It feels like I merely blinked, and my daughter turned seven. She has morphed from a needy colicky infant into a witty, inquisitive, and independent young missy.
And though it feels like she was born just yesterday, the glaring physical and intellectual changes are a testament that seven years have indeed elapsed.
In the humdrum of life, it's easy to forget that time is constantly whizzing away. The clock is always ticking, and once a second, minute or hour is gone, it is gone for good.
Because time is a very precious commodity, Paul urged the Ephesian church not to only make good use of it but to also seek ways of redeeming it.
See then that you walk circumspectly, not as fools but as wise, redeeming the time, because the days are evil (Ephesians 5:15-16).
To redeem something is to buy it back in order to regain possession of it. How can we possibly recoup time that has already elapsed? What did Paul mean when he urged the Ephesians to redeem time?
Paul wanted believers to adopt an excessively careful attitude toward time. The NIV translation calls it “making the most of every opportunity.”
This means that believers should be very aggressive in using time properly as if they were attempting to recoup lost time. All our actions should be laced with a sense of urgency.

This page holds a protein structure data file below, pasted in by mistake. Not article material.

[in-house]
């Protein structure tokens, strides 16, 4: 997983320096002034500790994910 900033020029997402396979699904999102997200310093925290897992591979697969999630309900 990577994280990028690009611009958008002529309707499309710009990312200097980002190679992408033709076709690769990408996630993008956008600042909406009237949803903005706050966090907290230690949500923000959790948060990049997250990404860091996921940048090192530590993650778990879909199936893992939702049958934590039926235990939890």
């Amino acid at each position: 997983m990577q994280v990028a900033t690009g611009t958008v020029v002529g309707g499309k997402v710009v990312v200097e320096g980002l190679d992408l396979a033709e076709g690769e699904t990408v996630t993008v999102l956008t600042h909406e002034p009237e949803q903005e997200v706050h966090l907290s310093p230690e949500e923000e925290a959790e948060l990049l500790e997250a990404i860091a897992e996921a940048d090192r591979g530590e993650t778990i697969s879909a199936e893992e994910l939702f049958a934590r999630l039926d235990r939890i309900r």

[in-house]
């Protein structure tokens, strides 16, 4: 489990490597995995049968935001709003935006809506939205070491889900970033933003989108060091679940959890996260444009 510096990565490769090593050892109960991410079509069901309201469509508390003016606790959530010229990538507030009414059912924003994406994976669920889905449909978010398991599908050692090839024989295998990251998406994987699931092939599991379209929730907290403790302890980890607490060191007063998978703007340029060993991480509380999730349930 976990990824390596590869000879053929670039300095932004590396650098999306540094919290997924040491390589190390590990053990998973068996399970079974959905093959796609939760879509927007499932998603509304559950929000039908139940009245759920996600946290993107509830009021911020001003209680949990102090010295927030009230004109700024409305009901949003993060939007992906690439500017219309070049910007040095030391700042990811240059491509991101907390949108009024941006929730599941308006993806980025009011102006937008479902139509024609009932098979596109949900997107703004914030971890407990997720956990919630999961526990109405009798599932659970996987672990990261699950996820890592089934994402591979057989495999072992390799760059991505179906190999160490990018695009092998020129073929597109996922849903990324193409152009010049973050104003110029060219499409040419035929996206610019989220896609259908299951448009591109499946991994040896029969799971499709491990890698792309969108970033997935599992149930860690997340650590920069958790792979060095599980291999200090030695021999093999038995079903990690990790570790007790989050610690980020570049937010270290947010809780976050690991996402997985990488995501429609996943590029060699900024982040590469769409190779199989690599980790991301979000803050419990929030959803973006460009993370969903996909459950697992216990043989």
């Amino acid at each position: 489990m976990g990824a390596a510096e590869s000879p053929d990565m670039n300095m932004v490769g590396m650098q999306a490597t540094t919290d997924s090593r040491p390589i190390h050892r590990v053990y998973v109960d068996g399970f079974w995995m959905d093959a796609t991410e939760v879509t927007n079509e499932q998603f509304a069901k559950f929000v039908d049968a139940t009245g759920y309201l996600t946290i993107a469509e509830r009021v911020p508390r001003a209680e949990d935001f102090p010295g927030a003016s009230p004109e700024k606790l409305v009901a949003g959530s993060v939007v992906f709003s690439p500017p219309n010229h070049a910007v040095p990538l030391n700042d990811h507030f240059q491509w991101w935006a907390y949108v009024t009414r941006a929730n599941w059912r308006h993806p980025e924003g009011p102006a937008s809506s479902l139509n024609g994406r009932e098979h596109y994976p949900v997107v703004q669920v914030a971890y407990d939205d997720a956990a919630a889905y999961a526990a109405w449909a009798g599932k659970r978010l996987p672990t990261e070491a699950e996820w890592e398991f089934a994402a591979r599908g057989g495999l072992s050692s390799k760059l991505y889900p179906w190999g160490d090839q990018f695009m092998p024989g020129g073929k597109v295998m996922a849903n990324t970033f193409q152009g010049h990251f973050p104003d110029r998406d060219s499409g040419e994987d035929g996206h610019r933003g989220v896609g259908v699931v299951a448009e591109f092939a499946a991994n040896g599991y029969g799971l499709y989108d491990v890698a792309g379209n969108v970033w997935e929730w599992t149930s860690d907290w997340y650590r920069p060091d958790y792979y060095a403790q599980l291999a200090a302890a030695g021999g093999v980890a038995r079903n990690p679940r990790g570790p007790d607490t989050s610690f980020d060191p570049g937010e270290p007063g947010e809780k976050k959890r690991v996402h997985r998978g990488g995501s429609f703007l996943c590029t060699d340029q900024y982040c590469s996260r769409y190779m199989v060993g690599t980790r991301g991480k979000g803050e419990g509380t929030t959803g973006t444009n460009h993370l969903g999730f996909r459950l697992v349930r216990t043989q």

Paul further says that we should redeem the time because the days are evil. And isn't that true in every sense of the word?
On one hand, the church has a mandate to make disciples of all nations (Mathew 28:19). On the other hand, the church is muddling through various challenges such as moral degradation, outside the bounds of created sex, greed, social media allure, false doctrine, and many more.
The days are indeed evil, and this realization should fuel our zeal to make use of every opportunity. Here are six aspects of redeeming the time that every believer should embrace.
1. Doing Everything to the Glory of God
So whether you eat or drink or whatever you do, do it all for the glory of God (1 Corinthians 10:31).
God wants to have full custody of our time. He is concerned about the nitty gritty aspects of our lives. Paul urged the Corinthian church to do everything to God's glory — even eating or drinking. As Christians, it is tempting to compartmentalize our lives.